Award winning blogger Gus van Horn writes today that
Ann Coulter, when she attempts to pretend that there is no such thing as a "religious right", will sometimes cite hit counts from Lexis-Nexis searches for "religious right" in left-wing media reports. I wonder what a similar search of "secular left" among her own writings (or those of other conservatives) would yield. As I have pointed out here before, "secular" and "leftist" do not mean the same thing, but conservatives are working overtime to make you think they do.Dennis Prager is certainly one of these conservatives. In his new column entitled Secular Europe or Religious America, there is a continuous, frustrating missing of essentials with regard to the issues involved. It seems that Prager, being a religious person, regards the presence or absence of religion as the primary factor in any historical event or social change, even when the evidence shows that this is not the case. For example, Prager writes:
There is no doubt that Western Europe abandoned religion and opted for secularism largely because of the blood spilled in religious wars, just as it abandoned nationalism because of all the blood it spilled in the name of nationalism during World War I.Is the essential point about communism and Nazism that they were both secular systems? Is that what led to the death of millions? That's what Prager wants you to believe here. Religion is a minor killer in comparison to the secular killers. Prager continues:
However, Cohen and others who argue for a secular society ignore the even heavier price in blood Europe has paid for secular fervor. Secular fervor, i.e., communism and Nazism, slaughtered, tortured and enslaved more people in 50 years than all Europe's religious wars did in the course of centuries.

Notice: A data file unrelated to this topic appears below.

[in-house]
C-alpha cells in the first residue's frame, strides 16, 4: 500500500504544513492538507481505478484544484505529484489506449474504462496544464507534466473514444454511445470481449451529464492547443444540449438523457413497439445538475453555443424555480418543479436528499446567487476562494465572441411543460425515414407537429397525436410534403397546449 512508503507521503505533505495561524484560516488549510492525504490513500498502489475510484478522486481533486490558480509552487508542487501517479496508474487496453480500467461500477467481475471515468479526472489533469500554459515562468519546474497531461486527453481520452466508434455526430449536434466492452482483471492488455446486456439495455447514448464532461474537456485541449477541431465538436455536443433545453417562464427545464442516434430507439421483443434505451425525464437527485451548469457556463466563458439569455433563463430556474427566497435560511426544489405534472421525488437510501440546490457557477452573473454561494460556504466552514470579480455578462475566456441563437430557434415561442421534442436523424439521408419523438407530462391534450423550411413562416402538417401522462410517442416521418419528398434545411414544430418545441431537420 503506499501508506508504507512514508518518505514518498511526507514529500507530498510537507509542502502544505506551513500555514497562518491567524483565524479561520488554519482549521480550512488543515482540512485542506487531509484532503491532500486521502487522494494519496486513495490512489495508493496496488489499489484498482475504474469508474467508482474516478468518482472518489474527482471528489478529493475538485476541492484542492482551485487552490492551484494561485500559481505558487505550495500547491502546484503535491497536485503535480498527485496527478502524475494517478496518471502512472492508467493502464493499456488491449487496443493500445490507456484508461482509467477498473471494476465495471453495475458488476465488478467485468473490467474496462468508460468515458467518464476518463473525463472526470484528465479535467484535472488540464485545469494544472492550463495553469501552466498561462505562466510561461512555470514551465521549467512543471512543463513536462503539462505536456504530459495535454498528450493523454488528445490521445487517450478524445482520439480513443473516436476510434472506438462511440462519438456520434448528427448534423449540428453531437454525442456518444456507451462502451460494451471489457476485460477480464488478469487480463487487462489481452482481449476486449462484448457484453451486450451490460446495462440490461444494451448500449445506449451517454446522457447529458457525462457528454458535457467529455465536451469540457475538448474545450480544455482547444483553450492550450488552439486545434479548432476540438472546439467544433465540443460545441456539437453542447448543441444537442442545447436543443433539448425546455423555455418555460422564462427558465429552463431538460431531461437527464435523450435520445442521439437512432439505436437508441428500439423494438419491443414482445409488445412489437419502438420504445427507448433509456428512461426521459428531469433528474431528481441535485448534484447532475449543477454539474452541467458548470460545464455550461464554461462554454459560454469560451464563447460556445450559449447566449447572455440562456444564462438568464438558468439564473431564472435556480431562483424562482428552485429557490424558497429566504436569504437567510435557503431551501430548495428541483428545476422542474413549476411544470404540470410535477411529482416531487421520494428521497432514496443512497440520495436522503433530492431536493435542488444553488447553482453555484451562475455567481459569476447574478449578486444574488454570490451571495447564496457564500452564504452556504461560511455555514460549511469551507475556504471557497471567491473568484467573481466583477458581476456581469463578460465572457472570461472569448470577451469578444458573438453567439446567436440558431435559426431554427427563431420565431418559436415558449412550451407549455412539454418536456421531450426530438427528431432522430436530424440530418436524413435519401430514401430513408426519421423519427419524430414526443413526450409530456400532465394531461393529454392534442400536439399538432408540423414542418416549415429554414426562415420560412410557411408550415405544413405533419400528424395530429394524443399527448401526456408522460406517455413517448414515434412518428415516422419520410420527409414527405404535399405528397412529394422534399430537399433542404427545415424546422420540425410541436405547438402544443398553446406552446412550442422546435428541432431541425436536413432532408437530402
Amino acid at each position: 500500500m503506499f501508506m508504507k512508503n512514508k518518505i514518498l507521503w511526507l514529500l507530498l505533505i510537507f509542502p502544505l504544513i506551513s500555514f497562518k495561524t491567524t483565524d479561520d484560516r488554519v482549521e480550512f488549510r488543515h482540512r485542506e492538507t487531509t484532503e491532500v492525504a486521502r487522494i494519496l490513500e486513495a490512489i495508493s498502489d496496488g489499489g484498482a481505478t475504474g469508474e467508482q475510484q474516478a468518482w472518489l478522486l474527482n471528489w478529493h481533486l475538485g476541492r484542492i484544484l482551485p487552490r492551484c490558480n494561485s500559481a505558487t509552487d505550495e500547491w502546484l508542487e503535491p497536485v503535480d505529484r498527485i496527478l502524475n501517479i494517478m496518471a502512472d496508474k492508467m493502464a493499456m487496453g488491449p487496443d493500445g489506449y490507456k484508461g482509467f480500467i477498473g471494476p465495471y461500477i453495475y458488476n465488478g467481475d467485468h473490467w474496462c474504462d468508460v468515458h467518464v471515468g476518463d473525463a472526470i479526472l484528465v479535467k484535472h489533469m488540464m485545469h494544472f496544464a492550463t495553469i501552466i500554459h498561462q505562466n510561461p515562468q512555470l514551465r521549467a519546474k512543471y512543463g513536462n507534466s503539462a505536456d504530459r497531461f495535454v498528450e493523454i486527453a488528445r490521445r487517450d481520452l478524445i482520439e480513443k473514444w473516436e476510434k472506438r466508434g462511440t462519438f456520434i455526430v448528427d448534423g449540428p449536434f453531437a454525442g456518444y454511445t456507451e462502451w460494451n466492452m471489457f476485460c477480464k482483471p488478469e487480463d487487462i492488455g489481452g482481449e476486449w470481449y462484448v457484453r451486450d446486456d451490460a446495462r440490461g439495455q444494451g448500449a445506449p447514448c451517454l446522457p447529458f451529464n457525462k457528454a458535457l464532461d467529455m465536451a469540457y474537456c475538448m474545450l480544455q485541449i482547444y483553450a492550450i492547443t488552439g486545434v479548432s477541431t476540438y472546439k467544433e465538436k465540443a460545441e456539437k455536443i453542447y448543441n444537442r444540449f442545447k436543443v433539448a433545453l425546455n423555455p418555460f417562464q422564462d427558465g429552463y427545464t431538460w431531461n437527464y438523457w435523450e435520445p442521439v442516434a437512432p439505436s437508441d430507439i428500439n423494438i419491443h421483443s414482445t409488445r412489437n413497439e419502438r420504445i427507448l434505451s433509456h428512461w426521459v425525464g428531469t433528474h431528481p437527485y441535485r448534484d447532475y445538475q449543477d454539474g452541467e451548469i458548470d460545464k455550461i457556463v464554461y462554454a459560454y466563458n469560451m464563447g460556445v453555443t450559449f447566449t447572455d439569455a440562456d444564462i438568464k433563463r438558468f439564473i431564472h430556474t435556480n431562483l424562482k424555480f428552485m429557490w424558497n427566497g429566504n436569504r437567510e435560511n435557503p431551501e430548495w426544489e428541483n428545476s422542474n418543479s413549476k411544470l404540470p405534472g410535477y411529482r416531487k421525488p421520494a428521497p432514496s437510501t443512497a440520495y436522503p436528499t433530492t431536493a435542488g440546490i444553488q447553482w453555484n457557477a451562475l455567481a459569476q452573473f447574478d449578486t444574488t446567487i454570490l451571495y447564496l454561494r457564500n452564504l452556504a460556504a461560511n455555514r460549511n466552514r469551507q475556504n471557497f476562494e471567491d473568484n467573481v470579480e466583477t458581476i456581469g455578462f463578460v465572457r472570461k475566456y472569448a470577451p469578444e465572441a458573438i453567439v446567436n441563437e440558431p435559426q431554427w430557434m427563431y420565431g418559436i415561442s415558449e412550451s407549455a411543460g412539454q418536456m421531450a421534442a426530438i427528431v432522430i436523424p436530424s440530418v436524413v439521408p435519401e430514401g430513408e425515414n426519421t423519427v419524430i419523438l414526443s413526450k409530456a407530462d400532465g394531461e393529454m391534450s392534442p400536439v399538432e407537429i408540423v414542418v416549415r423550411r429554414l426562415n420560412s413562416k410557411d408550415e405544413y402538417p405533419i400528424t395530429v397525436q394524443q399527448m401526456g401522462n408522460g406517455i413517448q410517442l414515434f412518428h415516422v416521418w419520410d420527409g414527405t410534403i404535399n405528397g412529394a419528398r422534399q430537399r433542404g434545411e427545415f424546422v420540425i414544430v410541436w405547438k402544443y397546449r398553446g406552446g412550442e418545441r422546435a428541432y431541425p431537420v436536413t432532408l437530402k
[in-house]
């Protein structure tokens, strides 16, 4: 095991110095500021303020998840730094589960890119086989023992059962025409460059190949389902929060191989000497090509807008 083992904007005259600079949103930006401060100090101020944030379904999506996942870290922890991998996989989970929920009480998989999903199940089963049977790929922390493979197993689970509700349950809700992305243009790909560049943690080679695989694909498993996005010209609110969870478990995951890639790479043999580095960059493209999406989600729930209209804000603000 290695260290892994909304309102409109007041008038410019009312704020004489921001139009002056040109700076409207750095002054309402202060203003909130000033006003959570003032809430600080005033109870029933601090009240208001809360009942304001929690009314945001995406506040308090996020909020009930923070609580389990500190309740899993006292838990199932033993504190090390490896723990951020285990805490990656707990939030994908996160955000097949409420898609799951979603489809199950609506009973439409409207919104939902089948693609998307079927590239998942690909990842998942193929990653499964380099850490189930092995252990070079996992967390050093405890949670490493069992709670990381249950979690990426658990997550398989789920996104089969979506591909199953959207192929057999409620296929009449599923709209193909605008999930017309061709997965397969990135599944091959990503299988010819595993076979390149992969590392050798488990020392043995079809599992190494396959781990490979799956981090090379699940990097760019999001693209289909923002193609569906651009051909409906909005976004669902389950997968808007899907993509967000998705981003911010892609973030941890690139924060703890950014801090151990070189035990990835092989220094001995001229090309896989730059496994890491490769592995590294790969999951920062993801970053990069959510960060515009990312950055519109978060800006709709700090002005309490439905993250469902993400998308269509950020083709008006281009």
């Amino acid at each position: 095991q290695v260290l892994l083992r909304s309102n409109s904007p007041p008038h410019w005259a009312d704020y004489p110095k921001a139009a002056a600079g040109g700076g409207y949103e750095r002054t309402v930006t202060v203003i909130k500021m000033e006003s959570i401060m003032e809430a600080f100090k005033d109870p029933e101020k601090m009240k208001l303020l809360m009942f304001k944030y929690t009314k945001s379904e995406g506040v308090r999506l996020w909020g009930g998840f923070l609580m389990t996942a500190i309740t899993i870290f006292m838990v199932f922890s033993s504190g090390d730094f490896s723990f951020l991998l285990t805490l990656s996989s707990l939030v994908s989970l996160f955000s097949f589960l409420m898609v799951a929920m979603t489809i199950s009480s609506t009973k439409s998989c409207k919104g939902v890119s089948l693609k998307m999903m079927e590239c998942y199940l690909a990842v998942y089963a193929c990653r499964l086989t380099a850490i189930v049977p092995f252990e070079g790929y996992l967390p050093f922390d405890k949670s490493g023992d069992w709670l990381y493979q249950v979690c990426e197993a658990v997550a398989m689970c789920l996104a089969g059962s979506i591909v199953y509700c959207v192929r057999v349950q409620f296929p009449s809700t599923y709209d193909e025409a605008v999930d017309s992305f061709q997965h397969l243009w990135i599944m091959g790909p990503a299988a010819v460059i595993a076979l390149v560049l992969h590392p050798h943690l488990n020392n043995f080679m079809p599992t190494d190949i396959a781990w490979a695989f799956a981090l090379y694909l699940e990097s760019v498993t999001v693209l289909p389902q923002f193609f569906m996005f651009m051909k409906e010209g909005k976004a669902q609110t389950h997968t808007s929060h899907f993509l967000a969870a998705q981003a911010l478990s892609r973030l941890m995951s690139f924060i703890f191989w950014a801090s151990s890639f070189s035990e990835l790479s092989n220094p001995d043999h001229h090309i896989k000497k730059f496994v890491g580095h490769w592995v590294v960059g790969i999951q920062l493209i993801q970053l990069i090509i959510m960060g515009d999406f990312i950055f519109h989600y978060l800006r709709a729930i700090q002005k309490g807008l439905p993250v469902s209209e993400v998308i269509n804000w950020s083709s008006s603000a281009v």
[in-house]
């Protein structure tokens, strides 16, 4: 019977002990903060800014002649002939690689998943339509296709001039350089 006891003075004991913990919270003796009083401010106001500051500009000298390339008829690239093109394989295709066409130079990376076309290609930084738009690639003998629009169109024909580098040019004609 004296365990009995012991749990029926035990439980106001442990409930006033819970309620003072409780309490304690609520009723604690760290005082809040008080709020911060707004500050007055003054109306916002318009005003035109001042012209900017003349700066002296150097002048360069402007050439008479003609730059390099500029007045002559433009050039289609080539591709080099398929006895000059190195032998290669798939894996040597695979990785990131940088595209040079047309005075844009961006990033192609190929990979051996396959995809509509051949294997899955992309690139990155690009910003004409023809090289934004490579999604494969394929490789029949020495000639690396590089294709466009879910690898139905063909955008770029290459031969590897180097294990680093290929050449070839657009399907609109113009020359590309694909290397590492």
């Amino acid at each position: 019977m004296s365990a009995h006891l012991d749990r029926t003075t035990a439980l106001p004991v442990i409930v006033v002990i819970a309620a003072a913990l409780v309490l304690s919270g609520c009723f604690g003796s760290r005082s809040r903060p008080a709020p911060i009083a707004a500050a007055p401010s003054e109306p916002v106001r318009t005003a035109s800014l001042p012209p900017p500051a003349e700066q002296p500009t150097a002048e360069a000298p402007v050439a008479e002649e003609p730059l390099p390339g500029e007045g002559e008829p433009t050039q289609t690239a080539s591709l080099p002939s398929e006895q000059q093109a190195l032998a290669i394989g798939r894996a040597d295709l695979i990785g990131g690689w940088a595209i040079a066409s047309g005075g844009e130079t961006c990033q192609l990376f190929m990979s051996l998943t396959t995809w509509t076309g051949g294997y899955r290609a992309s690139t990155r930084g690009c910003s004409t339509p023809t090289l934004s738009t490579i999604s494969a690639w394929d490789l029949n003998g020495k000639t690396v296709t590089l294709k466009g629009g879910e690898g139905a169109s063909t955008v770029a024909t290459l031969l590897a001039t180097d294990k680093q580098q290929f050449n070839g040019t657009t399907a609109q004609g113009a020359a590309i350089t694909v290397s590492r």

This point is so obvious, and so devastating to the pro-secularists, that you wonder how they deal with it. But having debated secularists for decades, I predicted Cohen's response virtually word for word on my radio show the day before I spoke with him. He labeled communism and Nazism "religions."I would agree that strictly, communism and Nazism were not religions. However, it is also clear as Prager admits, that they had much in common with religions. To term something as "pagan" is not deny its religiosity, merely its connection to monotheism. But leaving that aside, how do we know it was not the religion-like elements within these two movements, perhaps in conjunction with other factors, that are the cause of the greatly increased deaths that resulted when they came into power? In fact, it was exactly the religion-like elements of mysticism, altruism, combined with collectivism and the fact that these totalitarian regimes were able to rely on the capitalist technological base that had been absent when religious regimes had previously ruled Europe, that led to the mass murders. Numerous otherwise religious Germans supported the Nazis (as Paul Johnson documents in his History of Christianity) and the similarity of many elements of Communist doctrine to Christianity is not at all unknown. Stalin, in fact, studied for the priesthood.
This response completely avoids the issue. Communism and Nazism were indeed religion-like in their hold on people, but they were completely secular movements and doctrines. Moreover, communism was violently anti-religious, and Nazism affirmed pre-Christian -- what we tend to call "pagan" -- values and beliefs.
I would not deny that these totalitarian regimes were worse than anything Europe had seen during the Middle Ages. However, they were worse because they were more irrational and collectivist not because they happen to be secular. It is not at all inconceivable that a similarly irrational and collectivist religious regime would commit similar atrocities. Certainly, the Islamic regimes today seem to aspire to such a goal.